Written by: The Editor
Guillermo del Toro sets out to revive the Gothic-thriller genre with ‘Crimson Peak’. The movie is a rare combination of romance, mystery and horror – the latter is the subtle, and effective part of classic tales.
Set in the late 19th century, the story revolves around Edith Cushing (Mia Wasikowska) who is a strong-willed woman set to be a writer. As the daughter of a self-made industrialist, and like many women of the time, to be betrothed is in everyone’s priority list. However, her mind is elsewhere, curious about the sentimental ideas of love and her frightening encounter with her mother’s ghost. It is not until Lady Lucille Sharpe (Jessica Chastain) and her brother Thomas (Tom Hiddleston) arrive in New York that her world is literally turned upside down.
In one of the most spectacularly haunted houses ever committed to the screen. The Sharpes’ rotting home sits atop a deposit of bright-red clay, which oozes bloodlike from the faucets, the walls, and the floorboards. Dead leaves and snow fall through the rotted-out ceiling into the grand foyer. And at night, as the wind whips over the chimneys, the fireplaces roar and the house seems to breathe. The house is just the centerpiece of an all-around sumptuously designed film. From costuming to sets to cinematography, del Toro and his team fire on all cylinders, creating a parade of unique, colorful and memorable visuals.
And then there are the ghosts. Edith informs us from moment one that “ghosts are real” – she saw her mother’s ghost as a child, mysteriously warning her to “beware of Crimson Peak” – but that odd experience was still no preparation for the more horrific ghouls stalking the halls of the Sharpe home. Gibbering and trailing clouds of smoky blood from the sites of their fatal wounds, these ethereal masses of exposed muscle and skeleton are not your average ghosts.
Things change quickly in the tale. Del Toro and company reminds the audience of the nitty-gritty ghost that exist. Fans of the director, would recognize his alluring ‘Pan’s Labyrinth’ signature in some scenes. The horrific, perhaps, more violent scenes are there too. The first one, is the mysterious and brutal murder of Edith’s father. It’s not gory per se, but carries the element of shock and perhaps one of the reasons it is an R rated film.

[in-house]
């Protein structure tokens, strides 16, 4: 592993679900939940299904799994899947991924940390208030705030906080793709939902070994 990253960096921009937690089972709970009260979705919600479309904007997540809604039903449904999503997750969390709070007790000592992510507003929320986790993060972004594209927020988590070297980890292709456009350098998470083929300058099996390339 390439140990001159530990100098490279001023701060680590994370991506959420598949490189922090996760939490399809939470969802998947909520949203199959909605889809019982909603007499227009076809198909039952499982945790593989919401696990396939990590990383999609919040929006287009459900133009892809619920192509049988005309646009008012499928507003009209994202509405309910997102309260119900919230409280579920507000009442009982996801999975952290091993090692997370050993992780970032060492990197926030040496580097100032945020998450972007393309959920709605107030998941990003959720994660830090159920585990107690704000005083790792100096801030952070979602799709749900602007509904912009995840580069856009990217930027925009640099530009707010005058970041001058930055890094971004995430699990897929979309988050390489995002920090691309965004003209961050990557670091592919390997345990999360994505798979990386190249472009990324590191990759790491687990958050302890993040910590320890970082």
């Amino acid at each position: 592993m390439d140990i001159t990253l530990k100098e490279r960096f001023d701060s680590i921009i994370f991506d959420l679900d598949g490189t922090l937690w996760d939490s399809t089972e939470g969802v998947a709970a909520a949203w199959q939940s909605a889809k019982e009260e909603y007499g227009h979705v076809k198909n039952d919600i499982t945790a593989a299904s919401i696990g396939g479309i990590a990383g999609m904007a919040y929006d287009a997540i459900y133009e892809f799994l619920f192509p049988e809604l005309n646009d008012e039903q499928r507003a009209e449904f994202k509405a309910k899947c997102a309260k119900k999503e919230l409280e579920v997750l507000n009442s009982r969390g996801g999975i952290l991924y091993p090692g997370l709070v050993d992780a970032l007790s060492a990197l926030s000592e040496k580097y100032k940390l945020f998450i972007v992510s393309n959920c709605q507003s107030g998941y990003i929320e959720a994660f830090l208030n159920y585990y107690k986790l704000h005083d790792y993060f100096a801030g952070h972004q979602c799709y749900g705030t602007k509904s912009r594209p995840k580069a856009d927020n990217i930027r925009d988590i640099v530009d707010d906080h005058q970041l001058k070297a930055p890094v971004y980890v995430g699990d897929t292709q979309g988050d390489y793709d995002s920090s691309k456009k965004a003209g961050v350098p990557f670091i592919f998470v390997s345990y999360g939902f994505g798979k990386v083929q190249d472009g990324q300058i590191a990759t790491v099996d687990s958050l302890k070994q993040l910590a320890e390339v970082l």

For the most you can say everything works here. Even the special effects, which are state of the art, tend to stay true to the idea of ghostly glimmers, and flickers of the imagination. There is no gore, shaky camera elements that distract or trick the viewer into thinking something is about to happen.
Even with all that there’s still the obvious ending. Once settled in, Cushing begins to unravel the dark secrets of the Sharpe family. And the biggest secret is so obvious so early in the movie that when it is revealed it has little shock value.
Mr. Hiddleston works because he looks like he could have stepped out of a Jane Austen novel. You could easily see him standing on the moors pining for a lost love.
Del Toro turns an empathetic eye to even the film’s nastiest characters, and by the end we feel distinct senses of both catharsis and tragic loss. That’s because del Toro loves horror not just for the fantastic visuals, the scares, the gore, or the sheer fun, but also for its potential to tell human stories. He’s employed all of the genre’s capabilities to varying degrees in his previous films, but has never brought them all together in harmony as well as in Crimson Peak. It’s his best film yet, and one of the best of the year.